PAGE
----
There are three types of wiring for internet cables and they are: coaxial cables, copper phone lines or fibre optics.
Cable Internet requires a cable modem on the user’s end and a cable modem termination system at the cable operator’s facility. These two systems are connected using coaxial cable — the same stuff you use to get cable TV. The distance between the modem and the facility can be up to 100 miles for larger facilities and most nationwide cable providers operate out of several different hub.
Cable speeds are shared across users and the system is designed to distribute access evenly. If too many users use too much data, the backend can slow down for everyone.
To help limit users from taking up all available bandwidth, cable modems are programmed with rate limits. Higher tier packages often offer higher speeds. In recent years, a number of major broadband providers have also moved to offering metered rates, meaning users who use more data pay more than those who use less.
The speeds on cable can theoretically be as high as 100 Megabits per second down in homes and as fast as 20Mbits per second up.
Just as cable Internet uses the cable television system for its backend, DSL uses existing telephone networks. DSL is delivered simultaneously over a regular wired telephone line.
Most residential DSL is actually asymmetric DSL (or ADSL). This means download speeds can be faster than upload speeds. With the less common symmetric DSL (SDSL), download and upload speeds are equal.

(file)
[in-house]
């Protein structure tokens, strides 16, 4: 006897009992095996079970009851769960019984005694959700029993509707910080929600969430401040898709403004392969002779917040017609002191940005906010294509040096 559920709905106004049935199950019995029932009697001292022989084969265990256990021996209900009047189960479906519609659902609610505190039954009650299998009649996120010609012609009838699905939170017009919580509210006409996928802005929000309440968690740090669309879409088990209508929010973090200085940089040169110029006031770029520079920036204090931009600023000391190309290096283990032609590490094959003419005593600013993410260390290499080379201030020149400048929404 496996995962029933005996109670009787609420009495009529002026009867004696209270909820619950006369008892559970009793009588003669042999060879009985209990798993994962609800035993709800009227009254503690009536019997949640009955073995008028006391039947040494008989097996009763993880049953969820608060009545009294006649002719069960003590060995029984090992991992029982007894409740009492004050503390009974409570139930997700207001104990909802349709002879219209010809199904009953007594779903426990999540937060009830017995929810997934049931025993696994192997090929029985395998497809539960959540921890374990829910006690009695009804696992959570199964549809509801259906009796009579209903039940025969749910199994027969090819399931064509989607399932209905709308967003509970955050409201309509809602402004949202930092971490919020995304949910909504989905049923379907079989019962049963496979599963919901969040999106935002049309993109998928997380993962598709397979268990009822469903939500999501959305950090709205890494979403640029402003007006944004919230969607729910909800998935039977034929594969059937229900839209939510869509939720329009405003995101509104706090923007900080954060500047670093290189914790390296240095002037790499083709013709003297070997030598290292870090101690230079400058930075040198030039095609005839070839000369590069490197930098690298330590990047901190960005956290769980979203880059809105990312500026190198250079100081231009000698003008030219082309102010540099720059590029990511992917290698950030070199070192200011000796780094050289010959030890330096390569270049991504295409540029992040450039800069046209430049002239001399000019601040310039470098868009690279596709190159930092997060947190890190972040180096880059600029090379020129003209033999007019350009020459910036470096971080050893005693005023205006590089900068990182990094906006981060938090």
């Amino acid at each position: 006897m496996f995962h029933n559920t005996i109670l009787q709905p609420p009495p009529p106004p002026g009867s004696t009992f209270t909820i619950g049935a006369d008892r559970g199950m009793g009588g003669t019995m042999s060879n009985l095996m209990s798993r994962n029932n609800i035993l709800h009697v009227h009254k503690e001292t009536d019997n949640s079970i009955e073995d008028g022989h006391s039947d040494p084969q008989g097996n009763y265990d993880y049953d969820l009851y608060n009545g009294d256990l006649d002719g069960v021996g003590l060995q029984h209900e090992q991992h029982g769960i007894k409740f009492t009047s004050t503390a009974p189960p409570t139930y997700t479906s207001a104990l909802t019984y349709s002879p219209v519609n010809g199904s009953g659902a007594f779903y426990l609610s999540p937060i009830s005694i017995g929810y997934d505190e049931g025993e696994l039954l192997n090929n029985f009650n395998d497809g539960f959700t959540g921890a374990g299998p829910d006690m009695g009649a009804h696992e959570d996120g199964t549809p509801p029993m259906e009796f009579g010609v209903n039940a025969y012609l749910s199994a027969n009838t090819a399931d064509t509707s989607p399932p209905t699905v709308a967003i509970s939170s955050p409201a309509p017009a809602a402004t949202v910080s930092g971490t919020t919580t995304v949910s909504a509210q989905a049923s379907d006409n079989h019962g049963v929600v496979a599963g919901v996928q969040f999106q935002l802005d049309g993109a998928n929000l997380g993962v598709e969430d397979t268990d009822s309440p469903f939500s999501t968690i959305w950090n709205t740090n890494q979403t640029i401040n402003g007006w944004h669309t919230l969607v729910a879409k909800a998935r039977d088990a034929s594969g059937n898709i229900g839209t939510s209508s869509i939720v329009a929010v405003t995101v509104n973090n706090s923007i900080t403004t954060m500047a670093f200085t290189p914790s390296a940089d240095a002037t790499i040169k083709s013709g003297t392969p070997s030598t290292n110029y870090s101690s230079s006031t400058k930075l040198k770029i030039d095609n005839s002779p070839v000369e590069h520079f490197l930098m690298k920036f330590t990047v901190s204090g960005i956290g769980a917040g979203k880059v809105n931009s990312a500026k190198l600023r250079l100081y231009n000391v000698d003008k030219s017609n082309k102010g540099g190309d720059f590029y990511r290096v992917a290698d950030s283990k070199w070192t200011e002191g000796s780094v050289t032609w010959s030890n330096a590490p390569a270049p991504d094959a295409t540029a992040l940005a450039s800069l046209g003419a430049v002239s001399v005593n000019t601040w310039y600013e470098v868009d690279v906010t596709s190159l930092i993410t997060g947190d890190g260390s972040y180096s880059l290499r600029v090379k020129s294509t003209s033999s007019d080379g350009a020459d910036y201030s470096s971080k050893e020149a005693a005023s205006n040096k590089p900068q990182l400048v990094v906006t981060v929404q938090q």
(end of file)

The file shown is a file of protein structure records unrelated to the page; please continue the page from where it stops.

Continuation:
Like cable, DSL works by connecting an ISP to the last mile for the user. In this case, it means connecting to a user’s copper phone line and a telephone exchange. The connection between a user’s phone line and the telephone exchange is limited to about 2 miles. The further away one gets from the exchange, the slower the speeds. As a result, DSL is best used in areas that are located within close proximity to a telephone exchange.
Download speeds on residential DSL are usually limited to 40Mbits per second down — though the average tends to be much less.
In recent years, cable and DSL have seen increasing competition from optical fiber systems. The benefit of optical fiber over coax or copper phone lines is that it can offer much higher data speeds over longer distances.
In fact, most Internet and cable backbones already use fiber optics for their backend infrastructure. These systems then switch to other technologies for the final delivery.
Speeds of 100 Mbits per second in both directions aren’t unheard of with fiber. In fact, Google Fibre hopes to bring 1000 Mbit connections in both directions directly to user homes.
Fibre Optic Cable
Right now, the biggest hold-up with fiber is deployment. Homes and buildings need to be wired for fiber and retrofitting residential locations can take a lot of time.
There you go, you know have some basic knowledge of wiring so that when an electrician or wireman comes over to your house to do wiring repair work , you won’t be clueless towards what’s happening. Kaodim’s electricians are highly regarded by many Malaysians. They’ve been very happy with their services and have left their reviews on the service providers’ Kaodim profile. The next time you require electrical repairs services or wiring for your ‘rumah’, think of Kaodim.